Not long ago, we looked at wireless power. And we looked at some of the standards and conflicts underway as companies and technologies vie for best position. And it looked like a simple two-sided issue, with the eventual winner not yet clear.
Well, turns out there’s even more going on, some of it in places we rarely visit. I’ve run across two more wireless power stories, and they’re different from what we’ve seen and from each other. In an attempt to find a unifying theme as I bring them into the discussion, the common denominator seems to be their ability to “aim” their power at a device that needs charging.
Let’s back up, however, and start with a quick review.
- Old school toothbrush wireless charging is “inductive” and requires extremely precise (mm-level) positioning to work.
- New wireless approaches, called “resonant,” allow charging with much more positional forgiveness – several inches. Now you can mount a charging pad under a table or counter and place devices on the surface above for charging. You can extend this range using passive “repeaters.”
- Some say there is no difference between “inductive” and “resonant” – that they’re the same thing, really – but there does seem to be a distinction that matters. New efforts are focused on resonant-style charging (although… well… wait for it… more on this in a minute).
- The old inductive charging takes place at 200 kHz. New resonant charging is being developed in that frequency range.
- New resonant systems are also being developed at 6.78 MHz.
- There are various arguments about which frequency is better, including backwards compatibility with existing inductive systems and heating of nearby items (and there’s news there as well).
With these charging system, we have stations radiating fields that charge a device. But any given device will intercept only a part of the field. There is communication between charger and chargee, so power to the charger can be turned on or off to avoid wasting energy outright, but it’s otherwise not particularly selective in how it radiates (although shielding and system design restrict field leakage to some extent).
More selective charging
Well, while we weren’t looking, way around on the other side of the world, PowerByProxi has commercialized technology developed at the University of Auckland (where, they assert, the whole wireless power thing started over 20 years ago). They’ve been involved in a number of different wireless power efforts in the industrial arena – such as a gantry that used to be powered using a carbon brush – which generates nasty contaminating particles – that can now be powered cleanly using a wireless and carbonless approach.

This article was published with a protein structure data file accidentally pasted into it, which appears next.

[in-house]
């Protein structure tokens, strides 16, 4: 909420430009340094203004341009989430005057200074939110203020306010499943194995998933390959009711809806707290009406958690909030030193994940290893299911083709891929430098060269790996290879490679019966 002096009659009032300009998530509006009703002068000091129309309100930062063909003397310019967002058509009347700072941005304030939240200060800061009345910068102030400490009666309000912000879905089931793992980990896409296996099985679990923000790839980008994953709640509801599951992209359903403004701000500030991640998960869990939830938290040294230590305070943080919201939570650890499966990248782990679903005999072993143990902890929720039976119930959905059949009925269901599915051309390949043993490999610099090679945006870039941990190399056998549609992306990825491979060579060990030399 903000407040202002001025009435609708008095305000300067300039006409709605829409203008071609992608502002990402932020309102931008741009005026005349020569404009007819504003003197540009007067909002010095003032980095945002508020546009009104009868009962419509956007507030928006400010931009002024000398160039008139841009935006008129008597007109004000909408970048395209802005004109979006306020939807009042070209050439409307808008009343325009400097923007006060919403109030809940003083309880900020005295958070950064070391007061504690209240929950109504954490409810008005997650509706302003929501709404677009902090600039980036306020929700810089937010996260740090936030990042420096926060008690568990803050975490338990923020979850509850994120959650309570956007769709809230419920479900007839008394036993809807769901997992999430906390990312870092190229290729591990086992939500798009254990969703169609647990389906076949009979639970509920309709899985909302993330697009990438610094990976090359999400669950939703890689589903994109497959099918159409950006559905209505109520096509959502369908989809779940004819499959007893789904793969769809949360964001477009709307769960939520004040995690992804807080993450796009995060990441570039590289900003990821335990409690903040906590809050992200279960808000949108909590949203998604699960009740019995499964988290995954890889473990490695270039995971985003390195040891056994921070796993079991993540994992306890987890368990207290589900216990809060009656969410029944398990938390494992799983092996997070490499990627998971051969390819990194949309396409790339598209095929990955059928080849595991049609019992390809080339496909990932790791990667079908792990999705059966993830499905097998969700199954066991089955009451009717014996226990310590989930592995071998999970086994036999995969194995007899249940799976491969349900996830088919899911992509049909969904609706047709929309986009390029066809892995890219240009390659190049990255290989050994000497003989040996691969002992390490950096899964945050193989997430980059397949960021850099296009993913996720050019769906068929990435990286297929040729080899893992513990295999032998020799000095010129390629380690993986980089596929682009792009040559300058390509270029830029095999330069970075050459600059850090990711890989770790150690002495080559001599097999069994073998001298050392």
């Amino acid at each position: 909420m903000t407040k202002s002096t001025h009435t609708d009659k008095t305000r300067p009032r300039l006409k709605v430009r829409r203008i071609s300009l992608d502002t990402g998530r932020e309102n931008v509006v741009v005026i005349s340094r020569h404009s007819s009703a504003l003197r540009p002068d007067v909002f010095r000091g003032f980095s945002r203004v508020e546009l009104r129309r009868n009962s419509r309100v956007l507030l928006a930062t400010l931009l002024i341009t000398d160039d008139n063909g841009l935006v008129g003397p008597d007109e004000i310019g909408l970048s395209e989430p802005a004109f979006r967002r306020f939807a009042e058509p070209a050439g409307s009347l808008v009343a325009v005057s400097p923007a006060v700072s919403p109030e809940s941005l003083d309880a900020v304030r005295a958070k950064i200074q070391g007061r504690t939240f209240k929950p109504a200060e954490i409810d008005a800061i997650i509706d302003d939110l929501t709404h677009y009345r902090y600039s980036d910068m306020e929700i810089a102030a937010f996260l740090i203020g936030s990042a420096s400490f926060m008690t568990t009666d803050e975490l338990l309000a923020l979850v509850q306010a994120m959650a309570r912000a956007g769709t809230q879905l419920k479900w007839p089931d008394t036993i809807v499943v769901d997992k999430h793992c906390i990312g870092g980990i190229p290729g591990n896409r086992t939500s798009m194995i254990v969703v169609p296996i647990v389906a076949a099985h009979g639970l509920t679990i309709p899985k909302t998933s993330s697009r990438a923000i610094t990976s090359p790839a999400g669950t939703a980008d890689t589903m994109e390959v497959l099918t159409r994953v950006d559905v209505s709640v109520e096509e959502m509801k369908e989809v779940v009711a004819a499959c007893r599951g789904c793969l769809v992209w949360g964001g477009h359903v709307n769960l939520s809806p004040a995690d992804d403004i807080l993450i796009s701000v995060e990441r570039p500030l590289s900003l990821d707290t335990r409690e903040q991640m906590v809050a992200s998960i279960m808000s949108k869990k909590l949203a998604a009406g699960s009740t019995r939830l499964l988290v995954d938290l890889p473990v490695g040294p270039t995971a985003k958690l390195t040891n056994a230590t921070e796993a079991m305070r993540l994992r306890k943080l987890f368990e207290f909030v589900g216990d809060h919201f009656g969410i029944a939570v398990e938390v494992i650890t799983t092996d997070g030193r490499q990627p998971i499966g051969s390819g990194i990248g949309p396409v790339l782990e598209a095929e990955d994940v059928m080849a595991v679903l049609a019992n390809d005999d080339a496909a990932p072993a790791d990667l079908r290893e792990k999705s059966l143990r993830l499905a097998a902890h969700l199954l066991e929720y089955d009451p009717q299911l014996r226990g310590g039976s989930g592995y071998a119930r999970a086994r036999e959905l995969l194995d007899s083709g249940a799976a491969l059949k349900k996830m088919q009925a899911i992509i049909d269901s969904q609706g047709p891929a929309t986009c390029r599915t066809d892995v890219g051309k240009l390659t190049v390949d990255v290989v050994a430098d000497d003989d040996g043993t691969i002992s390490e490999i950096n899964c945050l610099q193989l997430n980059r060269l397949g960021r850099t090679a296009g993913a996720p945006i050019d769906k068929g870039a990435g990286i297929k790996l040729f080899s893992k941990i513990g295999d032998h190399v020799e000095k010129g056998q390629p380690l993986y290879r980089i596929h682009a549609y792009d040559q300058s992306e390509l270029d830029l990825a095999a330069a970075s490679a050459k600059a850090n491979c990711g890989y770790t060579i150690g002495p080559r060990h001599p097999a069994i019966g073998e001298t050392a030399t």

But in the simple consumer-device-charging context, they have a finer-granularity technique. Instead of a single flat loop coil, they use an array of smaller helical coils. Exactly how big will vary by design (they license the technology to OEMs that build specific implementations). Through in-band communication, they will know when they’re in the presence of a device that needs to be charged. But they also sample the field anomalies caused by the presence of the device, and, from that, they can deduce the rough size and position of the device. And then they engage only the coils under (or close to) the device being charged. This can be adapted to accommodate multiple charging devices.
Figure 1. Single-loop charging pad (above) and PowerByProxi pad (below). “Energized” area shown in pink.
In the figure above, I’ve intentionally not shown the loop arrangement in the top pad – because I’m not exactly sure what it is. PowerByProxi asserts that these pads have “dead” spots (or at least “sweet” spots), but further discussions with WiTricity provided assurances that a good design will give uniform coverage. It’s that focus on “design” that suggests that this isn’t something you just slap together and call it good – there appears to be a fair bit of work in ensuring that the fields are where they should be. I’m not going to try to guess what that might mean.
But it’s clear from the bottom image that only the coils roughly under the device being charged are energized. This clearly restricts the field and saves power. And improves efficiency – something we really haven’t talked about much because each side has efficiency claims that are hard to sort through (or at least I haven’t sorted through them at this point).
The PowerByProxi approach also limits stray fields – which helps to mitigate the whole local heating thing. Especially since PowerByProxi uses the legacy 200-kHz frequency – at the request of their customers.
Meanwhile, from the far end of the geographical world, we’re going to travel way to the other end of the frequency range, zooming past 6.78 MHz all the way out to 2.4 GHz and a completely different concept called “Cota” from a company named Ossia. At its simplest, we’re talking about charging using RF signals. (PowerByProxi characterized the concept as being the same as RF energy harvesting, except that you’re generating the signal being harvested.) This technology extends the charging range to as much as 30 ft (10 m) – much farther than anything else we’ve seen.